Alzheimer’s disease (AD) is one of the most common neurodegenerative diseases, with around 50 million patients worldwide. Accessible and non-invasive methods of diagnosing and characterising AD are therefore urgently required. Electroencephalography (EEG) fulfils these criteria and is often used when studying AD. Several features derived from EEG were shown to predict AD with high accuracy, e.g. signal complexity and synchronisation. However, the dynamics of how the brain transitions between stable states have not been properly studied in the case of AD and EEG. Energy landscape analysis is a method that can be used to quantify these dynamics. This work presents the first application of this method to both AD and EEG. Energy landscape assigns energy value to each possible state, i.e. pattern of activations across brain regions. The energy is inversely proportional to the probability of occurrence. By studying the features of energy landscapes of 20 AD patients and 20 age-matched healthy counterparts (HC), significant differences are found. The dynamics of AD patients’ EEG are shown to be more constrained – with more local minima, less variation in basin size, and smaller basins. We show that energy landscapes can predict AD with high accuracy, performing significantly better than baseline models. Moreover, these findings are replicated in a separate dataset including 9 AD and 10 HC above 70 years old.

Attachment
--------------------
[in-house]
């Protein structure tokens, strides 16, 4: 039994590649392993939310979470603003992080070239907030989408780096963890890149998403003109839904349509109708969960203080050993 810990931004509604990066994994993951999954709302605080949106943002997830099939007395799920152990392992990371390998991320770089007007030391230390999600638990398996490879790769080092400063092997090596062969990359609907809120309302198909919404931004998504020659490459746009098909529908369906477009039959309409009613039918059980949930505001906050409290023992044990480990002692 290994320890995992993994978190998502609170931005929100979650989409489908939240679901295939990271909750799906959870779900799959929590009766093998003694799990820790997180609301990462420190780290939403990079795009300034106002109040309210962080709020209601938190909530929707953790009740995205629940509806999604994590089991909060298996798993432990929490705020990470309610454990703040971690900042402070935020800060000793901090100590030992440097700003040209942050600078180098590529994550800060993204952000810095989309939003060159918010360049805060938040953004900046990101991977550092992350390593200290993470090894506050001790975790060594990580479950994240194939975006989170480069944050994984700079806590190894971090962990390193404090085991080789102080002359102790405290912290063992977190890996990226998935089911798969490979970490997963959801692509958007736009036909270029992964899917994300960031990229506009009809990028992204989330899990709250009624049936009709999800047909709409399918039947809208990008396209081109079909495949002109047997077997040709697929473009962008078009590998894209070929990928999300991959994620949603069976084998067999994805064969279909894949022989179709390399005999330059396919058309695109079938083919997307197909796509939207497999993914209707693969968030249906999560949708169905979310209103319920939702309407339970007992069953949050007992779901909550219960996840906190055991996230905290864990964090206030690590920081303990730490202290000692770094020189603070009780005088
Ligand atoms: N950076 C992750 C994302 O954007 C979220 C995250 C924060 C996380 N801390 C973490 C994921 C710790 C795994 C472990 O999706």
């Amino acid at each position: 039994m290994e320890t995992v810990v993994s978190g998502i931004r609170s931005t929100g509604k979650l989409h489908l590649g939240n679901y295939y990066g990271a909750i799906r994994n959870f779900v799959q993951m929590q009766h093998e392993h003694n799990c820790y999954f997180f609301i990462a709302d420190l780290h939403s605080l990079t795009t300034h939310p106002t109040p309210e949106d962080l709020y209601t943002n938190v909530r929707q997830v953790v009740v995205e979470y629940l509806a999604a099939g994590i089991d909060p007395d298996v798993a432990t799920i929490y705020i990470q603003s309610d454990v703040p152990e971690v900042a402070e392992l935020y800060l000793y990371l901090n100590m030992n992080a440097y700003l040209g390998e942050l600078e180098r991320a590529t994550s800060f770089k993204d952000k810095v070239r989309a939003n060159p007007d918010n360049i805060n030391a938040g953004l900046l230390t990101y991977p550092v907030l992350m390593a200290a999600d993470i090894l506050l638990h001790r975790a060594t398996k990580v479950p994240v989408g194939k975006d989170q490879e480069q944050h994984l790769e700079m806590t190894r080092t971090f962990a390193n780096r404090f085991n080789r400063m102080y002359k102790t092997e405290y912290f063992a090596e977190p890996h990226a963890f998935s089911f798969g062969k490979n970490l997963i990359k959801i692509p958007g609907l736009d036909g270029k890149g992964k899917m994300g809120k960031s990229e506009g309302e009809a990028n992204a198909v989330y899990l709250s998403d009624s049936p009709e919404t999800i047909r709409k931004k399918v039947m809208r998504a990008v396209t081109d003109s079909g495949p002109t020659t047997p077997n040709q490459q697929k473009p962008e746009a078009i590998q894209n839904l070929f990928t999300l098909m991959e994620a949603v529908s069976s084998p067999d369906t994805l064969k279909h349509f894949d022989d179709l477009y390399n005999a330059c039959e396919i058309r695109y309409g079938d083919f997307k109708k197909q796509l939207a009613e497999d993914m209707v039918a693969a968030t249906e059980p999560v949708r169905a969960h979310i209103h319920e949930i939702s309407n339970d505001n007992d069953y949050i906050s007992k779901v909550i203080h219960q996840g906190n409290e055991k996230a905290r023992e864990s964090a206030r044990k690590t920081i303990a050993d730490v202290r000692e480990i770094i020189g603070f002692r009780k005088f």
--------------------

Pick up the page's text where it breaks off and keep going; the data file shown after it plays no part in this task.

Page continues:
Characterising Alzheimer’s Disease with EEG-based Energy Landscape Analysis dziura https://secure.gravatar.com/avatar/21973fd61be15507b1913dace903420d?s=96&d=mm&r=g